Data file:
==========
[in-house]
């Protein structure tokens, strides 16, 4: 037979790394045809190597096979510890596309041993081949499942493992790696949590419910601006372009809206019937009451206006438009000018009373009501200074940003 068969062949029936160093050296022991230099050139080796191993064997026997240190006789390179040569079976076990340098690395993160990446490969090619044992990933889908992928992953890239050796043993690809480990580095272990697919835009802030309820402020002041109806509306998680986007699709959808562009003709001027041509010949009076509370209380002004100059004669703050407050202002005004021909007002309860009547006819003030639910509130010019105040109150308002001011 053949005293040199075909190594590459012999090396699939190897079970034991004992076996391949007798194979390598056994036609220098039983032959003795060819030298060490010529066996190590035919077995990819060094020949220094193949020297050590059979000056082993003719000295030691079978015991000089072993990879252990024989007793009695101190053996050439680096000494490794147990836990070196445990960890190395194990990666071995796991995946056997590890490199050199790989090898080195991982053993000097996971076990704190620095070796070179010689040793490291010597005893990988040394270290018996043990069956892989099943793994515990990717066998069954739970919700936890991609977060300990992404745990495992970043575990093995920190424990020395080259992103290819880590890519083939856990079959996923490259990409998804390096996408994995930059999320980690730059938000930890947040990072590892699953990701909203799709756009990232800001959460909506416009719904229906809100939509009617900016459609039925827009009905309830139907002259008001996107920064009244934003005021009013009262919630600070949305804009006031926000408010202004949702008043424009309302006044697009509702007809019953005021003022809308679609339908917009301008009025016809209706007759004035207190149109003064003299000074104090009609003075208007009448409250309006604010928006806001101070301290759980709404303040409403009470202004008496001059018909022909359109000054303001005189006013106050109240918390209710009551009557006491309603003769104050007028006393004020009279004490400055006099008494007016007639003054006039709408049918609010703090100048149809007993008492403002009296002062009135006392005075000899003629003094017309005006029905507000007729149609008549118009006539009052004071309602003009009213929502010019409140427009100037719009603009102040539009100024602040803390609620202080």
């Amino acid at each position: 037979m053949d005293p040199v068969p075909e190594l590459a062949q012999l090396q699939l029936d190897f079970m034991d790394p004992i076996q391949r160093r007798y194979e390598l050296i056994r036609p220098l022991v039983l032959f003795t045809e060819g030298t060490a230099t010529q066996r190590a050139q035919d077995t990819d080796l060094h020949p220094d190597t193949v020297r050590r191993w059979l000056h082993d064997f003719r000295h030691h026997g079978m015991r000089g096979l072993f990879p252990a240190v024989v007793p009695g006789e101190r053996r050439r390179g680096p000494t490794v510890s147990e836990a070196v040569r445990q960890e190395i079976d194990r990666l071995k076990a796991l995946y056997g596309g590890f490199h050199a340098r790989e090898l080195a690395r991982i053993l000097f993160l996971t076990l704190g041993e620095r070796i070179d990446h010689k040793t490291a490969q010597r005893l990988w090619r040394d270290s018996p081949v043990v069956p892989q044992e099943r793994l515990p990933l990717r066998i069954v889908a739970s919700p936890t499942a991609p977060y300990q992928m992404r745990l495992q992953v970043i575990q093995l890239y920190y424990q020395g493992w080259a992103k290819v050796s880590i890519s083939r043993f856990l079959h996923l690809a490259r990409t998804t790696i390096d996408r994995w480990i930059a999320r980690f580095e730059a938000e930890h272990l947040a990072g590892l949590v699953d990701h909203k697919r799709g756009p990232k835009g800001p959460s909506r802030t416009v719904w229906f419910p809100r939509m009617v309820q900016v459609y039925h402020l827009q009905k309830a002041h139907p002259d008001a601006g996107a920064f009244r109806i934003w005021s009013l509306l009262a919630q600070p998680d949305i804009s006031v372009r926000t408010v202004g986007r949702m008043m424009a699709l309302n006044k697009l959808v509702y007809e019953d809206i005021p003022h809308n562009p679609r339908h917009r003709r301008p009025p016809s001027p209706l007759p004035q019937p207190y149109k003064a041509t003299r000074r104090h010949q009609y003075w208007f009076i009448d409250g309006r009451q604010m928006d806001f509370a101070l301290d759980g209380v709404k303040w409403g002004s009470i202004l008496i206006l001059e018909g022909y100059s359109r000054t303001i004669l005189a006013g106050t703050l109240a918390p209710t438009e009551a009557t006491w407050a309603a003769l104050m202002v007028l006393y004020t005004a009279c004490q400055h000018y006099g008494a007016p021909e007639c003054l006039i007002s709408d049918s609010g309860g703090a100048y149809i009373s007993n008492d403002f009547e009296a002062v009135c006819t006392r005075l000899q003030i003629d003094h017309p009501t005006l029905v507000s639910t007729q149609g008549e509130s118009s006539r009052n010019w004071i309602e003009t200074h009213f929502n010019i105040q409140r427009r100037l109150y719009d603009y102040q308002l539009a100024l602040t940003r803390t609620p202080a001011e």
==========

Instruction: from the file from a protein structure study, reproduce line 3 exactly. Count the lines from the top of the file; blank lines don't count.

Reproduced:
């Amino acid at each position: 037979m053949d005293p040199v068969p075909e190594l590459a062949q012999l090396q699939l029936d190897f079970m034991d790394p004992i076996q391949r160093r007798y194979e390598l050296i056994r036609p220098l022991v039983l032959f003795t045809e060819g030298t060490a230099t010529q066996r190590a050139q035919d077995t990819d080796l060094h020949p220094d190597t193949v020297r050590r191993w059979l000056h082993d064997f003719r000295h030691h026997g079978m015991r000089g096979l072993f990879p252990a240190v024989v007793p009695g006789e101190r053996r050439r390179g680096p000494t490794v510890s147990e836990a070196v040569r445990q960890e190395i079976d194990r990666l071995k076990a796991l995946y056997g596309g590890f490199h050199a340098r790989e090898l080195a690395r991982i053993l000097f993160l996971t076990l704190g041993e620095r070796i070179d990446h010689k040793t490291a490969q010597r005893l990988w090619r040394d270290s018996p081949v043990v069956p892989q044992e099943r793994l515990p990933l990717r066998i069954v889908a739970s919700p936890t499942a991609p977060y300990q992928m992404r745990l495992q992953v970043i575990q093995l890239y920190y424990q020395g493992w080259a992103k290819v050796s880590i890519s083939r043993f856990l079959h996923l690809a490259r990409t998804t790696i390096d996408r994995w480990i930059a999320r980690f580095e730059a938000e930890h272990l947040a990072g590892l949590v699953d990701h909203k697919r799709g756009p990232k835009g800001p959460s909506r802030t416009v719904w229906f419910p809100r939509m009617v309820q900016v459609y039925h402020l827009q009905k309830a002041h139907p002259d008001a601006g996107a920064f009244r109806i934003w005021s009013l509306l009262a919630q600070p998680d949305i804009s006031v372009r926000t408010v202004g986007r949702m008043m424009a699709l309302n006044k697009l959808v509702y007809e019953d809206i005021p003022h809308n562009p679609r339908h917009r003709r301008p009025p016809s001027p209706l007759p004035q019937p207190y149109k003064a041509t003299r000074r104090h010949q009609y003075w208007f009076i009448d409250g309006r009451q604010m928006d806001f509370a101070l301290d759980g209380v709404k303040w409403g002004s009470i202004l008496i206006l001059e018909g022909y100059s359109r000054t303001i004669l005189a006013g106050t703050l109240a918390p209710t438009e009551a009557t006491w407050a309603a003769l104050m202002v007028l006393y004020t005004a009279c004490q400055h000018y006099g008494a007016p021909e007639c003054l006039i007002s709408d049918s609010g309860g703090a100048y149809i009373s007993n008492d403002f009547e009296a002062v009135c006819t006392r005075l000899q003030i003629d003094h017309p009501t005006l029905v507000s639910t007729q149609g008549e509130s118009s006539r009052n010019w004071i309602e003009t200074h009213f929502n010019i105040q409140r427009r100037l109150y719009d603009y102040q308002l539009a100024l602040t940003r803390t609620p202080a001011e």